Carotid Ultrasounds & Peripheral Ultrasounds


There are two types of scans we commonly use to study veins and arteries: the carotid and peripheral ultrasounds. Both are non-invasive procedures that require no prep work, as the machine uses high-frequency sound waves to view structures inside the body. When Dr. Tiffany Di Pietro orders an ultrasound when she needs to see the blood vessels and the amount of blood flowing through them, however, each scan has its benefits, so it’s essential to understand them and what they can do to help make a diagnosis.

The Carotid Ultrasound

The carotid arteries in your neck are significant blood vessels responsible for carrying blood from the heart to the brain. This ultrasound got its name because it allows the medical community to specifically look at the carotid arteries. If there’s a narrowing or blockage, it increases the chances that you’ll have a stroke. Arteries clog from high cholesterol levels, fatty buildup, calcium, and other deposits within the blood. A transducer is a small device placed on the neck, around the carotid artery.

This handheld device allows sound waves to transmit from the wand to the blood vessels. An echo is produced from the transducer that’s transformed into an image we can review. We use a monitor to see real-time information.

Types of Carotid Ultrasounds

There are two types of ultrasounds our cardiologist uses for carotid scans. The first is the Doppler. The Doppler allows us to see clear and colored images of blood moving through the veins and arteries. Seeing the movement of the blood in real-time allows us to see both the direction and speed at which it can travel. Traditional ultrasounds are different as they create a two-dimensional image like an X-ray. It can identify areas of concern where a block or narrowing has occurred, but it’s limited in what it can show us. It doesn’t have real-time processing that allows us to see blood movement, which is one downside to this method.


  • The scan is non-invasive so that patients won’t need injections or incisions.
  • The entire procedure is over relatively quickly.
  • Unlike MRI or CT scans, there’s no ionizing radiation.
  • We can see real-time results, which is imperative to helping us diagnose dangerous conditions that can lead to a stroke.


While both ultrasounds used for the carotid are good in many instances, there are still some limitations. Here are a few that we’ve discovered:

  • The picture isn’t as clear if there’s heavy calcification in the veins.
  • The machines can’t scan through dense tissue on those that have thicker necks.
  • It doesn’t show us anything inside the brain, which limits us from seeing the smaller blood vessels.

Peripheral Ultrasounds

Unlike the carotid scan, this ultrasound focuses on the peripheral arteries and veins. Outside of your brain and heart are veins and arteries that are responsible for transporting blood to the arms, legs, and organs. We primarily use these procedures when we suspect blockages, blood clots, narrowing issues, or any other irregularities in the peripheral vessels. We can use this test to see the blood flow in the limbs and the stomach.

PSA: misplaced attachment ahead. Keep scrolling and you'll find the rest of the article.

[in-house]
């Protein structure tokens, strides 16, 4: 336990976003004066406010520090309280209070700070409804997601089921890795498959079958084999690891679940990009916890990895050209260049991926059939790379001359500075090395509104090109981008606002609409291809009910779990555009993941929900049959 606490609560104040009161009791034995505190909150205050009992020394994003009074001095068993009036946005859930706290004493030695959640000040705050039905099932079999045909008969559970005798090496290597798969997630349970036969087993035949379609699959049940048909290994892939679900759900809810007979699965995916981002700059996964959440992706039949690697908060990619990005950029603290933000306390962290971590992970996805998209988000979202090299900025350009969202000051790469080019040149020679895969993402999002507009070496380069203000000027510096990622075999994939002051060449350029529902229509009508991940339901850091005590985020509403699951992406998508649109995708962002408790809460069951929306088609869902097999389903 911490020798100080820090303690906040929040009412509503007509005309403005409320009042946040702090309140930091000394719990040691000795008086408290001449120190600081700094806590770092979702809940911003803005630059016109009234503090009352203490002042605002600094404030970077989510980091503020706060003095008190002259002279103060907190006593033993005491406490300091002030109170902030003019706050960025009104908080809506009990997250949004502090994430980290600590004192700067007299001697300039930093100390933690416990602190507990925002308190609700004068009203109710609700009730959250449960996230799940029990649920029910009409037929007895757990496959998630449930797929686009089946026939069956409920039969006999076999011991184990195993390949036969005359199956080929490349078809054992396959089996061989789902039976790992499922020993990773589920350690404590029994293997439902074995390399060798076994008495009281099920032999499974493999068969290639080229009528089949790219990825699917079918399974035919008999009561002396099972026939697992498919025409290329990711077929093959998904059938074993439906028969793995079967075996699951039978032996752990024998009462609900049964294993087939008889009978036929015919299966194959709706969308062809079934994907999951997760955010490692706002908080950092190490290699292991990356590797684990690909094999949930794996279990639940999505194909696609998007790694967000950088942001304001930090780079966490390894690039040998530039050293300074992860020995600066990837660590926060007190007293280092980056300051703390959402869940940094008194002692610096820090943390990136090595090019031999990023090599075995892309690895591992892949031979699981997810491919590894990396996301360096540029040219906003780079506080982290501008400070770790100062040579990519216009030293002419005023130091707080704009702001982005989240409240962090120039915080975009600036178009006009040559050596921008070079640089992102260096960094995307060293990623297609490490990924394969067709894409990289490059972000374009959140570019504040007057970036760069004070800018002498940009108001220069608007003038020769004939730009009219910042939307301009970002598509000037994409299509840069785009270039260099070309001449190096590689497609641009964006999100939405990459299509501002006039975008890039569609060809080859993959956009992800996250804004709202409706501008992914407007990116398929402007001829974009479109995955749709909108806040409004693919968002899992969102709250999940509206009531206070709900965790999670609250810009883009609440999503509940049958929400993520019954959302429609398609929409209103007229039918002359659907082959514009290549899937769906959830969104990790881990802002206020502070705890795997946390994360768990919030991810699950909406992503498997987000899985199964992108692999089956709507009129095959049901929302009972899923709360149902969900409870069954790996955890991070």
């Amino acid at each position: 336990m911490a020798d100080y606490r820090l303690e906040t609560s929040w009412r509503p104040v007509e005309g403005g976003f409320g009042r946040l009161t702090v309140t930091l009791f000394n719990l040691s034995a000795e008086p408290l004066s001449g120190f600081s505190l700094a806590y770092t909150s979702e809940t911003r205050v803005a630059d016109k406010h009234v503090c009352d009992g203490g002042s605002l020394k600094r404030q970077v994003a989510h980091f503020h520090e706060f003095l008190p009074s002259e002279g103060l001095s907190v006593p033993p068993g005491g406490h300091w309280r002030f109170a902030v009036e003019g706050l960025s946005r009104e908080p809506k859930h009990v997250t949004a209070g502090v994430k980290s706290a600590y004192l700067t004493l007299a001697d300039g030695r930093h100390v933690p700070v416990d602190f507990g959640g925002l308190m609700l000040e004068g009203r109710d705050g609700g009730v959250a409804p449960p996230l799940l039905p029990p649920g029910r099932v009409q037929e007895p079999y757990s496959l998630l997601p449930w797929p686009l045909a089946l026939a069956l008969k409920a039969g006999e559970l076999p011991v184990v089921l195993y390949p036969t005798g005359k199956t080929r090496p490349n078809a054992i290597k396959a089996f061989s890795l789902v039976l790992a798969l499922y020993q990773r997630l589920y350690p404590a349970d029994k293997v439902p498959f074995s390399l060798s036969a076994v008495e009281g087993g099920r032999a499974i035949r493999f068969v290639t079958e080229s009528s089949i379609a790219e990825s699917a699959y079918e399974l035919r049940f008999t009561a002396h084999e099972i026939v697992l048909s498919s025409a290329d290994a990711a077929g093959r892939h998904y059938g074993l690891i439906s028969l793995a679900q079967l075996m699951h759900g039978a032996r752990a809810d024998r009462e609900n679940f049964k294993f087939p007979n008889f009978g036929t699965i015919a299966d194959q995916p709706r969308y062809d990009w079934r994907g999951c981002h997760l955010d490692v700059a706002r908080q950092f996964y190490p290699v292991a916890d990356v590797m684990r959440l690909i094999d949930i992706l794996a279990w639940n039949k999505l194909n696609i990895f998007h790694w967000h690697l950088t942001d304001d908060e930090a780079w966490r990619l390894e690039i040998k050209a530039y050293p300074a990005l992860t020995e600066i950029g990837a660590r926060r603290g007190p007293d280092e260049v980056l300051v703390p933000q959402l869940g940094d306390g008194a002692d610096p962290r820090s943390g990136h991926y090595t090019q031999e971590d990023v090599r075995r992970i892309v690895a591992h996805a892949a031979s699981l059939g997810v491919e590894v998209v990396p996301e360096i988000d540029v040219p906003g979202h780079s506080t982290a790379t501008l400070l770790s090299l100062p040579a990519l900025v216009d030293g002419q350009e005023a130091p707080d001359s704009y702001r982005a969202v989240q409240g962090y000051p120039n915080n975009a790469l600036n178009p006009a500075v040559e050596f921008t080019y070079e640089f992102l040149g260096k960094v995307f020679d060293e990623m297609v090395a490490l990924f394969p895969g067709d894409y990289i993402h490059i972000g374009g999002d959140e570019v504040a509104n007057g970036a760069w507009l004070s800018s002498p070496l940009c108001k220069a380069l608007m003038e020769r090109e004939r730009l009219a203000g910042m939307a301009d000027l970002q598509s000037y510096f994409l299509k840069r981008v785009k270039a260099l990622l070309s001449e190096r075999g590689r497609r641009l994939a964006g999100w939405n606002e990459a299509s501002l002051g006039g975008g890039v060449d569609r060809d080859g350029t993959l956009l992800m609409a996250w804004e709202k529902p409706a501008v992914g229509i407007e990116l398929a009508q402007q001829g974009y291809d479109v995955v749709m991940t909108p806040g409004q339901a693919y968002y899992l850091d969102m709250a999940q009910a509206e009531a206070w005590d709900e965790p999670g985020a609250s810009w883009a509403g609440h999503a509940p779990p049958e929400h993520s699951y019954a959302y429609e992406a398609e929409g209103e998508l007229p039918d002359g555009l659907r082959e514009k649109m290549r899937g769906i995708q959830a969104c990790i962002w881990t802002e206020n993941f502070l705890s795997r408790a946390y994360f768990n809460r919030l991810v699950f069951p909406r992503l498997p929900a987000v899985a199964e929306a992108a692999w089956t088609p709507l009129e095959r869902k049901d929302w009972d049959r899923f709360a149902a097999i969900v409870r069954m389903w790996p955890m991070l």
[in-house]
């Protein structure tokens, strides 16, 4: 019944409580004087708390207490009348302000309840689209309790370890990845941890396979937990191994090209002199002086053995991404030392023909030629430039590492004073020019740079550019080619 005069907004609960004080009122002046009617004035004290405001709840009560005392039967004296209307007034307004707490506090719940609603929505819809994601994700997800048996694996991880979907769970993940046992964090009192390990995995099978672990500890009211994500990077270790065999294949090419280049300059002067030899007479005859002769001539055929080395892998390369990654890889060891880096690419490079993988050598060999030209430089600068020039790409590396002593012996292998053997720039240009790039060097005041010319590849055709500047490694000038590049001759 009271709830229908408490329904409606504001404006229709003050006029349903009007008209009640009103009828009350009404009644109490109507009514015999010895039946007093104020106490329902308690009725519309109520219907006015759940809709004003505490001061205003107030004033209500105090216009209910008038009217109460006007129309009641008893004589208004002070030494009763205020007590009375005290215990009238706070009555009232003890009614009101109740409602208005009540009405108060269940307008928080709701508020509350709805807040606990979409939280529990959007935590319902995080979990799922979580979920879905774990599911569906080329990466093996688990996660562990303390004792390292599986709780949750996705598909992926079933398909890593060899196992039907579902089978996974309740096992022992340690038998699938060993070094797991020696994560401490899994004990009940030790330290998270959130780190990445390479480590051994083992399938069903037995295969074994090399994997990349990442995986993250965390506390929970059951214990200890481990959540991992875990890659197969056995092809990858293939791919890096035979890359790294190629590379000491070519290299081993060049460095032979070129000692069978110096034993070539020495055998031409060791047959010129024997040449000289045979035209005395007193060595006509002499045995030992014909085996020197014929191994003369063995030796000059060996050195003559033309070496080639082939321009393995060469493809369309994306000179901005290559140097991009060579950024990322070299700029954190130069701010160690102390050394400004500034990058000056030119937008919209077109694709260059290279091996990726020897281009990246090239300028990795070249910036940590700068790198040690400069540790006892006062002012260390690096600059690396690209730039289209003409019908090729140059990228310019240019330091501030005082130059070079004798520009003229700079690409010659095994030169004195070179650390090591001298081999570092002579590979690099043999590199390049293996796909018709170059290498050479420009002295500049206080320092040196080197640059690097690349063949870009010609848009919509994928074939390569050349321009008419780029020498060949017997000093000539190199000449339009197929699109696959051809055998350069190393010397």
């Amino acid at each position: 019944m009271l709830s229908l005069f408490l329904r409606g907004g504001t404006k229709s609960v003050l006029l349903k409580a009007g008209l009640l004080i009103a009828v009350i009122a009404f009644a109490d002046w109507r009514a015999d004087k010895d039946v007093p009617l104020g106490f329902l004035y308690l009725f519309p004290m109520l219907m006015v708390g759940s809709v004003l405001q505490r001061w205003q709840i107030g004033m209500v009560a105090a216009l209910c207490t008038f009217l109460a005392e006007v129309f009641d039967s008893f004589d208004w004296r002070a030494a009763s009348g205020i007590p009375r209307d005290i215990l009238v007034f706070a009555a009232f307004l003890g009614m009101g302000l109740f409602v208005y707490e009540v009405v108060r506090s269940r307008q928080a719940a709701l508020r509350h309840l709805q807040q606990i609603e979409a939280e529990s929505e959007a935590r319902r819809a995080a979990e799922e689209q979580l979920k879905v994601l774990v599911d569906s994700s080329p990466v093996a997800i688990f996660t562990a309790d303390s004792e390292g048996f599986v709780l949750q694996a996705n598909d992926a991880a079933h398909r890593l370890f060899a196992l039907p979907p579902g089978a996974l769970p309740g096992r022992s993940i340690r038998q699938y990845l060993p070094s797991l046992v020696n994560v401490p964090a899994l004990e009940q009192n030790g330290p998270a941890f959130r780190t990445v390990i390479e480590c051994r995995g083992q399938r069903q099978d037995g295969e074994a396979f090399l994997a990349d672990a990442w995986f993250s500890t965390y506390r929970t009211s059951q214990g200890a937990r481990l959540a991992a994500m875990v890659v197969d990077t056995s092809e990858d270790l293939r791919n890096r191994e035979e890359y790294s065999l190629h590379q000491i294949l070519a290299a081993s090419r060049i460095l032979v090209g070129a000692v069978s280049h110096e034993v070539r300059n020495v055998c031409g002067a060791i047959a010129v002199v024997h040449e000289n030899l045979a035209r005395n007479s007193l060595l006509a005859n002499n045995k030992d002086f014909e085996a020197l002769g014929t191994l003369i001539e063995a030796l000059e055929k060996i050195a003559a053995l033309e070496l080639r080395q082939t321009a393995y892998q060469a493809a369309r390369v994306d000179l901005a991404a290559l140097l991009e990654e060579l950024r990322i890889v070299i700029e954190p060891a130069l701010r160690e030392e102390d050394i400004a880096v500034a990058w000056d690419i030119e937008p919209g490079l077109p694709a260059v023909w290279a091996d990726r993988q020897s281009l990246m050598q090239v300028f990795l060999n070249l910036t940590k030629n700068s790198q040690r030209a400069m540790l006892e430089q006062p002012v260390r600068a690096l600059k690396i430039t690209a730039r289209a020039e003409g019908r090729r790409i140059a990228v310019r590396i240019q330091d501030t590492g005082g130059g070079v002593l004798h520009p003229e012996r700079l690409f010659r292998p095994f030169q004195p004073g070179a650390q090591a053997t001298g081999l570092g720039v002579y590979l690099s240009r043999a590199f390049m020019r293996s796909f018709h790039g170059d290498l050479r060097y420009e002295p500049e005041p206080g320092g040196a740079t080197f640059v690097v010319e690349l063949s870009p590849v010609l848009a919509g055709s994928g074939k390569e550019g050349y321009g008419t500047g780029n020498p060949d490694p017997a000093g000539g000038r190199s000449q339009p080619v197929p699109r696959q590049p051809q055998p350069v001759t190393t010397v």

The Peripheral vascular ultrasound requires gel to help the sound waves transmit. The transducer is moved around the area of concern, such as the stomach. The transducer produces sound waves that rebound from the blood vessels. A signal captured by the transducer sends the echoes, and the password is converted into a visual image. We can easily see these images in real-time on the computer.

Types of Peripheral Ultrasounds

There are three types of peripheral ultrasounds that cardiologists often use. The first is the venous. This one is often used when we suspect clots in the arms and legs. DVT can be a life-threatening condition, and we must take quick action to stop any clots from traveling. The second type of ultrasound we use is an arterial. This scan will help us to identify PAD or peripheral arterial disease. When PAD is present, it causes the arteries to develop blockages as well as narrowing. Unfortunately, many patients suffer from pain when this occurs, as well as a loss of limbs.

Finally, the duplex ultrasound combines the Doppler with a traditional ultrasound to show us blood movement in the venous structures. A lack of blood flow can indicate a clot and other issues.


  • Doesn’t use any radiation, and it’s a non-invasive process.
  • The procedure is painless and safe.
  • We get real-time images of blood flow necessary for making a diagnosis.
  • The scans can be done quickly, and no preparation is needed.


  • When the patient can’t lay still, the images won’t be clear.
  • The machine cannot penetrate through dense body tissues.
  • It’s not always best at seeing deep vessels in the body.
  • There are many instances where we need to conduct further testing as it’s not a complete analysis.The peripheral ultrasound helps us identify risk factors for PAD, which can cause severe difficulties, including limb amputation and life-threatening illnesses.

Partnering With a Cardiologist for Optimal Care

As a renowned cardiologist in Fort Lauderdale, Florida, Dr. Tiffany Di Pietro treats those with heart issues such as CHF, myocardial infarctions, and palpitations, as well as preventative care. She utilizes the carotid and peripheral ultrasounds to diagnose and ensure treatment plans work for her patients.

Though these are commonly used scans, she also uses the EKG and echocardiogram to get an accurate picture of her patients’ hearts and help them live a longer life. At Concierge Consultants & Cardiology, all patients get the best care and most up-to-date testing methods to ensure they get to the core of their health issues. When you need answers about your health issues, Concierge is the place to call. Contact us today.

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